A trip to the cinema as a child in the late ‘80s/early 90’s was, fortunately, a frequent event for me; I remember stocking up on sweets from the corner shop and hiding them in my jacket to evade the ridiculous cinema prices, queuing at the ticket booth which always took forever and that excited walk to the screen where whatever cinematic marvel was waiting to thrill and engage me. When you’re young, everything is brilliant; every film I saw was the best thing ever and I had an insatiable thirst for more. Then, in the summer of 1995, along came Congo which made me realise that films could be disappointing.
It had to happen sometime but how could a jungle romp about evil gorillas be the film to kick-start a young boy’s critical bent? The ingredients for success are there; experienced big-game hunters, greedy baddies and…errr…a talking ape. We can start here I guess, yes Congo has a talking monkey, not talking with its vocal chords mind but by being equipped with a tech glove that synthesises a voice for her. Thus we are then treated to such fantastic dialogue as “Amy good gorilla” and “bad gorillas, go away”. The film focusses muchly on the relationship between her and her owner/tutor/guardian & all round good egg, Dr. Elliott (Dylan Walsh) and sags heavily because of this.
The second of the two major storylines revolves around Laura Linney, a good-at-heart scientist working for an incredibly shady organisation, being sent to the Congo to find Bruce Campbell and recover a precious gem that powers a laser gun. I know this all sounds like lots of fun and I also know I had you at ‘Bruce Campbell’ (I had me at ‘Bruce Campbell’) but, cult heroes aside, this is more tedious than dull. Why a conscientious type like Linney would be working for a company whose boss holds profit dearer than his own son doesn’t really make sense, especially considering they are at loggerheads about the direction of their work at least twice in the opening 10 minutes alone. Surely he would’ve fired her or at least not let her get into any position of rank.
Anyway, thinking about those minor details is as boring as the film so let’s have a look at the cast. Congo was put into production hot on the heels of Jurassic Park (1993) to cash in on Michael Crichton’s name whose book this was also based and, like JP, Congo has an interesting ensemble but, unlike JP, it’s entirely wasted. I’ve already mentioned Walsh and Linney in their leading roles so the remaining principal cast is headed by the premier silver screen smoker Ernie Hudson, sporting a sloppy English accent which disappears whenever he physically moves, Tim Curry being Tim Curry, Grant Heslov who is nothing more than an annoyance, John Hawkes in his breakthrough role as ‘Bob’, the guy who screams then dies, Joe Pantoliano as their airport pick-up and Delroy Lindo who seems to be thoroughly enjoying himself as a corrupt African official. Well, enjoying himself enough to ask not to be credited and who can blame him?
There is a bit of peril here and there along their journey; African guerrillas shoot at their plane, they get attacked by a hippo while crossing a river (it looks as bad as it sounds), Tim Curry does his customary eastern European accent then they arrive at their destination, the lost city of Zinj. It turns out King Solomon hid all his diamonds in Zinj (which is in a volcano) and bred evil gorillas to protect his bounty from looters and Tim Curry, this they at least succeed in as their final hurrah is bashing his head in. I had long stopped caring by this point but, for completion purposes, Linney and Ernie Hudson find a dead body prop which is dressed in Bruce Campbell’s clothes from earlier and luckily it has the precious stone gripped in its hand and, even luckier, the laser gun is right there too.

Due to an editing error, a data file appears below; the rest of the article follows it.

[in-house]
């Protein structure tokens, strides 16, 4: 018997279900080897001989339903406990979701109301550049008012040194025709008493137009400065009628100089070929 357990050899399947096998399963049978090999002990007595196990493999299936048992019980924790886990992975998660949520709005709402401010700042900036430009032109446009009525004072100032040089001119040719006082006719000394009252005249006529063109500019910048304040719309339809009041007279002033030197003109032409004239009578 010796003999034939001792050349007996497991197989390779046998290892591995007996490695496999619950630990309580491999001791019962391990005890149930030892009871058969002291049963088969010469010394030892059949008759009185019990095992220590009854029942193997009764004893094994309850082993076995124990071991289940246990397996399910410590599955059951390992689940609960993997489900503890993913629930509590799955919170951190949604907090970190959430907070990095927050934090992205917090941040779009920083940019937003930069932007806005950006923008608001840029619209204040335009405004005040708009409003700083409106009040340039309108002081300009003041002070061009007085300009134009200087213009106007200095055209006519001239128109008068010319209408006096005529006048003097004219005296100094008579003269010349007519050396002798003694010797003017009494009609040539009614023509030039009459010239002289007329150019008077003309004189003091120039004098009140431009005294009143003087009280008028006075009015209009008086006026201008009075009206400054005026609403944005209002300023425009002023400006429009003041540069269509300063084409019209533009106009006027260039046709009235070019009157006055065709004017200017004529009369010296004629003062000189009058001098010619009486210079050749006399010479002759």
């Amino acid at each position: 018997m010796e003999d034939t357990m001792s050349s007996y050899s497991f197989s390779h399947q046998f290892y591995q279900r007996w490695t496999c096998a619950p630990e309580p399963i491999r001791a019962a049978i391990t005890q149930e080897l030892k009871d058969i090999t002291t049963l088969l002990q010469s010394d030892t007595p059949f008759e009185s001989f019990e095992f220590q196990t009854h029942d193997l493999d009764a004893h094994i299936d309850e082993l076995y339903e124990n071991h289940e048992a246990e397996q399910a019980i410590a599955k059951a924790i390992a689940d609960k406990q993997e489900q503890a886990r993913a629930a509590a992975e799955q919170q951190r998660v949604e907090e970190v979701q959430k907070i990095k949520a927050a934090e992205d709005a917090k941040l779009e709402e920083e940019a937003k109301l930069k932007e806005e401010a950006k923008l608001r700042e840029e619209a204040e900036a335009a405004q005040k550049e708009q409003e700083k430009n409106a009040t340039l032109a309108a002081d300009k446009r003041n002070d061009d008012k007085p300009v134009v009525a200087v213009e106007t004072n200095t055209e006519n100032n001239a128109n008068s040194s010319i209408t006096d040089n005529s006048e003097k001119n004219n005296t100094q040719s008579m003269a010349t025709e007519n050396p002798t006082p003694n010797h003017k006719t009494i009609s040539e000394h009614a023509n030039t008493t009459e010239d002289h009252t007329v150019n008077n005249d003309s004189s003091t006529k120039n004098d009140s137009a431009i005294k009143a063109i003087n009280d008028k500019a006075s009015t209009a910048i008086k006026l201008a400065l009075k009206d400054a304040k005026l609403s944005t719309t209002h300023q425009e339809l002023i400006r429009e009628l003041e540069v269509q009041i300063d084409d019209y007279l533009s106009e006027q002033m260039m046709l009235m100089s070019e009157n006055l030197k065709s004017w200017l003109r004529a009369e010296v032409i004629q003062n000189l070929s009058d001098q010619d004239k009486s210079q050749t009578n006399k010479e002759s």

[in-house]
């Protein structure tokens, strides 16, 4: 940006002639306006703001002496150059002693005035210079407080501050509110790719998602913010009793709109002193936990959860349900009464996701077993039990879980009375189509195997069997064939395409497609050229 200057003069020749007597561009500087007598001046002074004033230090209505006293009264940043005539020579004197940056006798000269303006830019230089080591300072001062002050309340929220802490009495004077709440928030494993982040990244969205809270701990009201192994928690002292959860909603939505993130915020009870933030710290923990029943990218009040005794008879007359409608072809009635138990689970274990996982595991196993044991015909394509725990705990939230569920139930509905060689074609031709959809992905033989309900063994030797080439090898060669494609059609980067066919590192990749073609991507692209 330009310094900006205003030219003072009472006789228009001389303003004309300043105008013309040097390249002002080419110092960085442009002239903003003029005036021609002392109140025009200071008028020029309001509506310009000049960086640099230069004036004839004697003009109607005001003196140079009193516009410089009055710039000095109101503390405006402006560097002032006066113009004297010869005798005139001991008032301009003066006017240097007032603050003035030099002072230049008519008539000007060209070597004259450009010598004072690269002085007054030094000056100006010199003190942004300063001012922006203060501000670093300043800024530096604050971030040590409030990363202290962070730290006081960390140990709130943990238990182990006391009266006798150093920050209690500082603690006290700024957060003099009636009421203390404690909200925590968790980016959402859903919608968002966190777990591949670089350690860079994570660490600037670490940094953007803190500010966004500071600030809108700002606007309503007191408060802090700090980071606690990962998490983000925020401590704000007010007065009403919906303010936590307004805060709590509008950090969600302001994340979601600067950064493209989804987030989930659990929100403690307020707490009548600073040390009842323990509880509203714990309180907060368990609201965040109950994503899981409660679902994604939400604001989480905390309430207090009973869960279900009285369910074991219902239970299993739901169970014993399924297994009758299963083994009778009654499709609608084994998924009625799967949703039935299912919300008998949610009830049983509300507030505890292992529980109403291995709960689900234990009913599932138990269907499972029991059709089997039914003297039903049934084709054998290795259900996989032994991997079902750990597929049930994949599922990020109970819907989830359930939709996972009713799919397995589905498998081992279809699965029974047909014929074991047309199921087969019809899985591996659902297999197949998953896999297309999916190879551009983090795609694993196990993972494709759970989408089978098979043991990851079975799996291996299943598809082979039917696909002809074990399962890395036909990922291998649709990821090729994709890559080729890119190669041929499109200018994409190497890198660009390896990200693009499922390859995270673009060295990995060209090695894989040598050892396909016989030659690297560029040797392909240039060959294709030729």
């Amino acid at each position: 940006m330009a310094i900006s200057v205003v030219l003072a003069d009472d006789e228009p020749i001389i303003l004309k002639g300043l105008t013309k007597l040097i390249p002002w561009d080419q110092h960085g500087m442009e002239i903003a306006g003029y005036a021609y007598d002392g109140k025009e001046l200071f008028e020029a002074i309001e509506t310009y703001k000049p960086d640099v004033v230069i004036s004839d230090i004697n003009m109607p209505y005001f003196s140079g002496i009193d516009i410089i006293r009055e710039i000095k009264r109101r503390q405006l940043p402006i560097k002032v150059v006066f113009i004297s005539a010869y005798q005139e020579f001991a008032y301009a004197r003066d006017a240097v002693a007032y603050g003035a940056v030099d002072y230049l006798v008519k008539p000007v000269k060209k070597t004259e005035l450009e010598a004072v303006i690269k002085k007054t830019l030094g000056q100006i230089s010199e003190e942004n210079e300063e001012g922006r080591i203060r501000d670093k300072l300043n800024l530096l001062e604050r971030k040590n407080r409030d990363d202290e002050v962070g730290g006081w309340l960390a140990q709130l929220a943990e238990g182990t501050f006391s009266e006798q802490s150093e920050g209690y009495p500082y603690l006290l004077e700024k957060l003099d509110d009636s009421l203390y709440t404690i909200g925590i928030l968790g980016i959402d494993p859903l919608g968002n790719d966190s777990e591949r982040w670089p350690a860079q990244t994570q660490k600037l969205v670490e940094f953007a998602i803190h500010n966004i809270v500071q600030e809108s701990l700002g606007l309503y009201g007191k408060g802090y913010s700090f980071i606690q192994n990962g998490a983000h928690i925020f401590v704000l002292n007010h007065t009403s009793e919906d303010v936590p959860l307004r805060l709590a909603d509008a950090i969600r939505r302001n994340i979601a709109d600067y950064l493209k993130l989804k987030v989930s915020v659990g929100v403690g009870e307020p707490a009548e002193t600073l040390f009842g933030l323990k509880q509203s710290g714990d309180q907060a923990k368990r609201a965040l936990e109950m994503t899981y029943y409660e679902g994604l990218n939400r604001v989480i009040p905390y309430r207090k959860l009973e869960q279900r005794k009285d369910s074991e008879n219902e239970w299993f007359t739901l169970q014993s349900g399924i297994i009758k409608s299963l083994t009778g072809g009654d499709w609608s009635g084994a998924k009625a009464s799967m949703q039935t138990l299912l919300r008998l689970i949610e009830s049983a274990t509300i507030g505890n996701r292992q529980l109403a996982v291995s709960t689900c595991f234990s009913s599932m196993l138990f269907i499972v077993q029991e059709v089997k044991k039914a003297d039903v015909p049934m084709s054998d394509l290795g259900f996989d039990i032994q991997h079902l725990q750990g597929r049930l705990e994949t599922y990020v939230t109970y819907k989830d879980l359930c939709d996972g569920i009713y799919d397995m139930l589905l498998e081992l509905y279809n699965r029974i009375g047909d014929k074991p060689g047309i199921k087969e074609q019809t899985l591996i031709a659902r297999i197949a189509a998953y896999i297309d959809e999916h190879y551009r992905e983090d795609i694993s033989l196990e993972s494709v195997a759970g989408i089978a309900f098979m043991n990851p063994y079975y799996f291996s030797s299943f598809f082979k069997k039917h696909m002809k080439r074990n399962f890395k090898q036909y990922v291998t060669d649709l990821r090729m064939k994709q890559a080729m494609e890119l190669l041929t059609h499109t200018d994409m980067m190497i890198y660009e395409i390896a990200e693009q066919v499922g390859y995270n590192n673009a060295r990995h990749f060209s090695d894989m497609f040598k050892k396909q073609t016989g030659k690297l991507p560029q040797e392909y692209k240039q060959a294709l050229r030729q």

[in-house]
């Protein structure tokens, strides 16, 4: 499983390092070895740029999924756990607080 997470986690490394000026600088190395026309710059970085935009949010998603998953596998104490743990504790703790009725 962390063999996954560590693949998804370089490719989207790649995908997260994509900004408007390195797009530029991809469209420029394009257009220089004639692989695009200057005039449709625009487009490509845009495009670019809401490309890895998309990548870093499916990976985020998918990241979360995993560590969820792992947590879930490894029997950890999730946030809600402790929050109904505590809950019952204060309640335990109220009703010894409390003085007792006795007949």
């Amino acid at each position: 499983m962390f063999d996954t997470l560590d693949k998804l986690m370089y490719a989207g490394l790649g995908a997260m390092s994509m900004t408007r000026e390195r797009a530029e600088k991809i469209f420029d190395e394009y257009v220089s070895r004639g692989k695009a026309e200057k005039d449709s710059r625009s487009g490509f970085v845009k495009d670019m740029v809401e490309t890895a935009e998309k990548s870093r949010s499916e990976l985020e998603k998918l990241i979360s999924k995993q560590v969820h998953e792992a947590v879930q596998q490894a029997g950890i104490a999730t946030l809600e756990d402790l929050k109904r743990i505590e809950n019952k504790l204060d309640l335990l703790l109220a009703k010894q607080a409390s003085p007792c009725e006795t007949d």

While Linney is faffing about trying to work the laser gun, Ernie Hudson is running low on ammo and Walsh falls into the gorilla pit, cue Amy to come to his rescue by talking with her special glove and basically weirding out the other gorillas. Oddly enough the volcano then erupts and the monkeys fall into a sea of lava while the humans leg it and outrun the eruption which suspiciously hasn’t covered any distance outside Zinj even though it erupted, ash cloud and all. Linney then shoots the laser gun at her company’s satellite knowing full well her boss’s values so would presumably have to go into hiding for the rest of her life.
A large quarrel that fans of Jurassic Park had was that the gorillas were people in rubbish suits, they look cute and fluffy apart from their twisted faces and they’re quite small. As for Amy, urgh, just urgh. Apparently CGI at this point was fine for scales and lizards but hair would’ve looked cartoonish so instead of cartoon monkeys we get ugly care bears. The action scenes are atrocious too, it’s all awkward slow-mo and close-ups, during this there’s a shot that looks as if a gorilla is rubbing Ernie Hudson’s face.
Director Frank Marshall was better serving up B-movie fare like Arachnophobia (1990) and Alive (1993) as the action-adventure genre proved to be too big an ask and promptly buried his directing career. In the right hands Congo could’ve been a resurrection of the jungle adventure film but, like its other heavily flora backdropped contemporary, The Phantom (1996), it veered off the beaten track and plummeted to its death from the rickety rope bridge of critical failure.
– Greg Foster